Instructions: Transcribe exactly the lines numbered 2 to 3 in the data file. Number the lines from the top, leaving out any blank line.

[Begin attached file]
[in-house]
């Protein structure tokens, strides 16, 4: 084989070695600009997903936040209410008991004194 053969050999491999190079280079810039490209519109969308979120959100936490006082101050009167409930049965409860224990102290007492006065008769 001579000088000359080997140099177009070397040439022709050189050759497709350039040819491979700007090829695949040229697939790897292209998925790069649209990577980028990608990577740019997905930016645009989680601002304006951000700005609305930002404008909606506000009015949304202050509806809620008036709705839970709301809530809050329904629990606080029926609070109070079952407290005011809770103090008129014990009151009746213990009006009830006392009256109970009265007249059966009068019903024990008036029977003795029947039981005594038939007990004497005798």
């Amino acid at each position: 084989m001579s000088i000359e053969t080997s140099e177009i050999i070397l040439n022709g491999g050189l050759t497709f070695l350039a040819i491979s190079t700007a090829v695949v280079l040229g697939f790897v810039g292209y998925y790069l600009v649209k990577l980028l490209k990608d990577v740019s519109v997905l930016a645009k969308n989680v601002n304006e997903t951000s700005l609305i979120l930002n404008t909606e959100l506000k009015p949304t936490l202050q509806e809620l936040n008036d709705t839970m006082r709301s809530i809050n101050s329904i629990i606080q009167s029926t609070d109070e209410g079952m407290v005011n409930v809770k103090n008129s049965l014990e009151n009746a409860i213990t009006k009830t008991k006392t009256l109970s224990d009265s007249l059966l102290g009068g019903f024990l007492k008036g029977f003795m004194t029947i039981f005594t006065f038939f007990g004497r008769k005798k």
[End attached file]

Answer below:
């Protein structure tokens, strides 16, 4: 084989070695600009997903936040209410008991004194 053969050999491999190079280079810039490209519109969308979120959100936490006082101050009167409930049965409860224990102290007492006065008769 001579000088000359080997140099177009070397040439022709050189050759497709350039040819491979700007090829695949040229697939790897292209998925790069649209990577980028990608990577740019997905930016645009989680601002304006951000700005609305930002404008909606506000009015949304202050509806809620008036709705839970709301809530809050329904629990606080029926609070109070079952407290005011809770103090008129014990009151009746213990009006009830006392009256109970009265007249059966009068019903024990008036029977003795029947039981005594038939007990004497005798």
């Amino acid at each position: 084989m001579s000088i000359e053969t080997s140099e177009i050999i070397l040439n022709g491999g050189l050759t497709f070695l350039a040819i491979s190079t700007a090829v695949v280079l040229g697939f790897v810039g292209y998925y790069l600009v649209k990577l980028l490209k990608d990577v740019s519109v997905l930016a645009k969308n989680v601002n304006e997903t951000s700005l609305i979120l930002n404008t909606e959100l506000k009015p949304t936490l202050q509806e809620l936040n008036d709705t839970m006082r709301s809530i809050n101050s329904i629990i606080q009167s029926t609070d109070e209410g079952m407290v005011n409930v809770k103090n008129s049965l014990e009151n009746a409860i213990t009006k009830t008991k006392t009256l109970s224990d009265s007249l059966l102290g009068g019903f024990l007492k008036g029977f003795m004194t029947i039981f005594t006065f038939f007990g004497r008769k005798k």